Sometimes people argue with their life events.  Why is this happening to me?  Like Job, why me God? It does seem wasted energy though, since arguing doesn’t work. The argument can’t be won. Life continues to happen with its ups and downs.   Frits Perls a psychologist from the 50s, said, “you have to accept something before it can change.”  A paradox?

In my study of cultural stories around the world, I’ve found acceptance showcased as a virtue, that helps main characters regroup and succeed.  Acceptance opens the mind to perceive how to make a life work without fighting it. Acceptance can create fluidity within, so that people can brave the tsunamis of life without drowning. Acceptance is not giving up but seeing clearly.

In a Uruguayan story, Piki, a young man living in the rainforest, found the wisdom of acceptance. In the story. he’s a good son, doing his chores daily by walking to the spring each morning to get water.  He loves his forest home with raucous calls of the toucan and mockingbirds and plentiful hake and even anchovies to be scooped out of the river near the spring.

One morning as he went to the spring, he noticed a spider floundering in the water. He scooped her up and laid her on a rock ledge, noticing that the spider was white. As stories go, one morning by the spring Piki meets a beautiful woman, Taukia. She had stopped her canoe to get a drink. Time passes, and they meet here frequently and fall in love.  It turns out that Taukia is the Chieftain’s daughter, unbeknownst to Piki.  On discovering the romance, the Chieftain forbids Taukia to see Piki, since he is poor. He starts a competition asking future husbands to bring a beautiful gift.

Piki is distraught and desolate and argues with his fate. Why can’t they be together? Why is his life this way? Why is he poor? Life is so unfair! His tears rain all over his gourd cup of yerba mate.  One morning he is shaken out of his depressed state, as he stops by the spring. He hears a voice. He realizes it is the White Spider, perched in her web.  “Piki, look here. Piki look here.  Let go of your frown.  You are fine just as you are. Accept this.”  Piki looked up and the White Spider had woven the most beautiful shawl he had ever seen. He went to find Taukira and the Chieftan.  The shawl was the most beautiful gift of all.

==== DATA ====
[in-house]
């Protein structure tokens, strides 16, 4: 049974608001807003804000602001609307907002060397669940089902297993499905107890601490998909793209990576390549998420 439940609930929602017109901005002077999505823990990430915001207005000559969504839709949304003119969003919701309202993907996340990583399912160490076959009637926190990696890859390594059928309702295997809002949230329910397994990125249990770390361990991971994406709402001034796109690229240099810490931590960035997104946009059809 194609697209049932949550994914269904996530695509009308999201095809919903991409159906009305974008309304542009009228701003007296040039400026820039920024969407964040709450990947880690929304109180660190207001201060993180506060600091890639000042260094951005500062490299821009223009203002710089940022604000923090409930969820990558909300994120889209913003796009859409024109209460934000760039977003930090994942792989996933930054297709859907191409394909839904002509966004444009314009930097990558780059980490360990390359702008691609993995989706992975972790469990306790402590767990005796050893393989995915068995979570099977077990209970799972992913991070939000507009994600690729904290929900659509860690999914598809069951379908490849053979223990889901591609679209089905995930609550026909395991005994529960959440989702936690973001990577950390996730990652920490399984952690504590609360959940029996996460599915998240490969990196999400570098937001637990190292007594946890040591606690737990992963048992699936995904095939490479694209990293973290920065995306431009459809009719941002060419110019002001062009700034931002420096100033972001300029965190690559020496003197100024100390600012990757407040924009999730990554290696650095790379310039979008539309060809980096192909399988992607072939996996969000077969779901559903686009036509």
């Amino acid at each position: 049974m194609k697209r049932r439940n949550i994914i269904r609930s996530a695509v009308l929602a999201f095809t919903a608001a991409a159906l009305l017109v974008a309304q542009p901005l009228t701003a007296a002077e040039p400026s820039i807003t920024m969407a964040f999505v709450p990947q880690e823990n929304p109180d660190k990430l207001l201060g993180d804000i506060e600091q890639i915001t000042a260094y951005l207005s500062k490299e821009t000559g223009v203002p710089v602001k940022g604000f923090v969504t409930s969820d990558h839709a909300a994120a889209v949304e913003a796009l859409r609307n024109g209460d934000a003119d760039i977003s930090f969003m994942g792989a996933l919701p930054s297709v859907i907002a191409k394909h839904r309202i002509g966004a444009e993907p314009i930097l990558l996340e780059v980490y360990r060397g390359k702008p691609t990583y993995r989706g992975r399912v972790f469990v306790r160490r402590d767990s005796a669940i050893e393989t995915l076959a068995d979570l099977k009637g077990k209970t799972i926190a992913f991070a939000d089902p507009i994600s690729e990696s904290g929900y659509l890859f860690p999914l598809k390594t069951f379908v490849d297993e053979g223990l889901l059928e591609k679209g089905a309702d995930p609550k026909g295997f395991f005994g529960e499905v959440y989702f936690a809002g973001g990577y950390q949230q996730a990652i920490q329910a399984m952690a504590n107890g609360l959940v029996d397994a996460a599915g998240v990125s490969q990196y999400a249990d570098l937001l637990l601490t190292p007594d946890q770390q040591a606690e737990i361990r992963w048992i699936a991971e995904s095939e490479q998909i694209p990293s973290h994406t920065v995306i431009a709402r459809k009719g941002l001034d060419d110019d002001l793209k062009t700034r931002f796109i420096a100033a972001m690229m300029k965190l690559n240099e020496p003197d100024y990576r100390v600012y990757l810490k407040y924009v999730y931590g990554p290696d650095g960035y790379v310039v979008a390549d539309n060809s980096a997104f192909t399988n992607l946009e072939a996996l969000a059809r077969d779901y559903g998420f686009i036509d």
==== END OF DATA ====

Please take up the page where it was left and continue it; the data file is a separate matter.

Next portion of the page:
In the story Piki moves quickly to accept that since he is poor, he may not be with Taukira. A path presents itself out of his dilemma. In life, acceptance of heartaches, failures and difficult relationships don’t happen this fast.   But choosing to move to acceptance does work overtime. The gift of acceptance is that releases energy trapped by negativity, clears emotions and opens the mind to possibilities.  Piki shows a truth that many stories convey. If one looks there may be helpers around to navigate adversity.  The White Spider, a magical being, opened Tiki to possibilities, moved him off the dime.  In real life, there are friends, walks in nature, shifts in attitudes, for example,  that can become transformative helpers.

Acceptance, look around, a storytelling virtue to wisdom.